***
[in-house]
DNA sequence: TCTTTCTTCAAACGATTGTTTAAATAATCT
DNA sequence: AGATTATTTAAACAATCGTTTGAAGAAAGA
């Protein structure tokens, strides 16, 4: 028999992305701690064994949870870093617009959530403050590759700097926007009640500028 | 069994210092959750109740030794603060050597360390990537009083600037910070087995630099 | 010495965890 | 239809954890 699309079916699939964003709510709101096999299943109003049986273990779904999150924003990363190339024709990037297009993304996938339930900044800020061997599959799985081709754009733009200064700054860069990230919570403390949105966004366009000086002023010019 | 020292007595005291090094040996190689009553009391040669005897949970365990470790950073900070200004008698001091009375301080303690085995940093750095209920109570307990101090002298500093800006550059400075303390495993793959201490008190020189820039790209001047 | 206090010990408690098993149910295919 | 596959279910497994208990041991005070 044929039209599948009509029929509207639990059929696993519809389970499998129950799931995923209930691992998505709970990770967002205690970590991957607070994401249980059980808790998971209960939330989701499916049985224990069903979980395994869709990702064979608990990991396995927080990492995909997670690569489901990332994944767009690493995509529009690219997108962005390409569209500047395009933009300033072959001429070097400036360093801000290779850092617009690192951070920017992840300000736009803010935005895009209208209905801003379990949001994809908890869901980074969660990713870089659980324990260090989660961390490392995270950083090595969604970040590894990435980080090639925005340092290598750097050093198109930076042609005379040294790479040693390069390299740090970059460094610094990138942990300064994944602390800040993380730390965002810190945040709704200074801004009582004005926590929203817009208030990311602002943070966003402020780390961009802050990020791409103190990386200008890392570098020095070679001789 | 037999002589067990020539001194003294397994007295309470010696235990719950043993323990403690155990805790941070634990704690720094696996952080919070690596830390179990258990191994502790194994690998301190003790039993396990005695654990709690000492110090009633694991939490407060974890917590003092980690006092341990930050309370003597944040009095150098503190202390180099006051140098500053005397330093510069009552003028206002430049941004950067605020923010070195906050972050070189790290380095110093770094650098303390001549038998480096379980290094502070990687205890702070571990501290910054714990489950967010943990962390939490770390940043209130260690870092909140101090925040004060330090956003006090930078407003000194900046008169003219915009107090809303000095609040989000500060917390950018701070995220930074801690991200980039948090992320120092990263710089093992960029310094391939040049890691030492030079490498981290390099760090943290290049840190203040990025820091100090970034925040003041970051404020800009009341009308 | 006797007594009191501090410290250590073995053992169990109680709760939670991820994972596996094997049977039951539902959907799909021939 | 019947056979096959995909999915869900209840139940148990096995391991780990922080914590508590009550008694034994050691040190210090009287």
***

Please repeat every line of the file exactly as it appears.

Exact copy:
[in-house]
DNA sequence: TCTTTCTTCAAACGATTGTTTAAATAATCT
DNA sequence: AGATTATTTAAACAATCGTTTGAAGAAAGA
């Protein structure tokens, strides 16, 4: 028999992305701690064994949870870093617009959530403050590759700097926007009640500028 | 069994210092959750109740030794603060050597360390990537009083600037910070087995630099 | 010495965890 | 239809954890 699309079916699939964003709510709101096999299943109003049986273990779904999150924003990363190339024709990037297009993304996938339930900044800020061997599959799985081709754009733009200064700054860069990230919570403390949105966004366009000086002023010019 | 020292007595005291090094040996190689009553009391040669005897949970365990470790950073900070200004008698001091009375301080303690085995940093750095209920109570307990101090002298500093800006550059400075303390495993793959201490008190020189820039790209001047 | 206090010990408690098993149910295919 | 596959279910497994208990041991005070 044929039209599948009509029929509207639990059929696993519809389970499998129950799931995923209930691992998505709970990770967002205690970590991957607070994401249980059980808790998971209960939330989701499916049985224990069903979980395994869709990702064979608990990991396995927080990492995909997670690569489901990332994944767009690493995509529009690219997108962005390409569209500047395009933009300033072959001429070097400036360093801000290779850092617009690192951070920017992840300000736009803010935005895009209208209905801003379990949001994809908890869901980074969660990713870089659980324990260090989660961390490392995270950083090595969604970040590894990435980080090639925005340092290598750097050093198109930076042609005379040294790479040693390069390299740090970059460094610094990138942990300064994944602390800040993380730390965002810190945040709704200074801004009582004005926590929203817009208030990311602002943070966003402020780390961009802050990020791409103190990386200008890392570098020095070679001789 | 037999002589067990020539001194003294397994007295309470010696235990719950043993323990403690155990805790941070634990704690720094696996952080919070690596830390179990258990191994502790194994690998301190003790039993396990005695654990709690000492110090009633694991939490407060974890917590003092980690006092341990930050309370003597944040009095150098503190202390180099006051140098500053005397330093510069009552003028206002430049941004950067605020923010070195906050972050070189790290380095110093770094650098303390001549038998480096379980290094502070990687205890702070571990501290910054714990489950967010943990962390939490770390940043209130260690870092909140101090925040004060330090956003006090930078407003000194900046008169003219915009107090809303000095609040989000500060917390950018701070995220930074801690991200980039948090992320120092990263710089093992960029310094391939040049890691030492030079490498981290390099760090943290290049840190203040990025820091100090970034925040003041970051404020800009009341009308 | 006797007594009191501090410290250590073995053992169990109680709760939670991820994972596996094997049977039951539902959907799909021939 | 019947056979096959995909999915869900209840139940148990096995391991780990922080914590508590009550008694034994050691040190210090009287």